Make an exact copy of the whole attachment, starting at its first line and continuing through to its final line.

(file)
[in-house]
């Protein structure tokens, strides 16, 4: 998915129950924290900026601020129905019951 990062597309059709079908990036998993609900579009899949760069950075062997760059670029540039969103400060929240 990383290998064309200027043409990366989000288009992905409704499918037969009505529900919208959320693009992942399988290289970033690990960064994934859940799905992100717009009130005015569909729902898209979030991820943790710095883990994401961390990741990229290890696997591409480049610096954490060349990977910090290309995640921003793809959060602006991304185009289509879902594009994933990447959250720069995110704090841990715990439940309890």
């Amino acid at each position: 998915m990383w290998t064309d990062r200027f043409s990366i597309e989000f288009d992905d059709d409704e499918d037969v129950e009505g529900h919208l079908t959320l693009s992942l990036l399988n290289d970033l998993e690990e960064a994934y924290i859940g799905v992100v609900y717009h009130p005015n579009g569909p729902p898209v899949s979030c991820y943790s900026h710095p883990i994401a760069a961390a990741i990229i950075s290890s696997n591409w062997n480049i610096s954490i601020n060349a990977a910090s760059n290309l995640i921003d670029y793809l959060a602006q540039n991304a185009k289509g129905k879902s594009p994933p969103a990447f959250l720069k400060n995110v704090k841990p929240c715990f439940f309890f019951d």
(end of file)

[in-house]
């Protein structure tokens, strides 16, 4: 998915129950924290900026601020129905019951 990062597309059709079908990036998993609900579009899949760069950075062997760059670029540039969103400060929240 990383290998064309200027043409990366989000288009992905409704499918037969009505529900919208959320693009992942399988290289970033690990960064994934859940799905992100717009009130005015569909729902898209979030991820943790710095883990994401961390990741990229290890696997591409480049610096954490060349990977910090290309995640921003793809959060602006991304185009289509879902594009994933990447959250720069995110704090841990715990439940309890």
């Amino acid at each position: 998915m990383w290998t064309d990062r200027f043409s990366i597309e989000f288009d992905d059709d409704e499918d037969v129950e009505g529900h919208l079908t959320l693009s992942l990036l399988n290289d970033l998993e690990e960064a994934y924290i859940g799905v992100v609900y717009h009130p005015n579009g569909p729902p898209v899949s979030c991820y943790s900026h710095p883990i994401a760069a961390a990741i990229i950075s290890s696997n591409w062997n480049i610096s954490i601020n060349a990977a910090s760059n290309l995640i921003d670029y793809l959060a602006q540039n991304a185009k289509g129905k879902s594009p994933p969103a990447f959250l720069k400060n995110v704090k841990p929240c715990f439940f309890f019951d």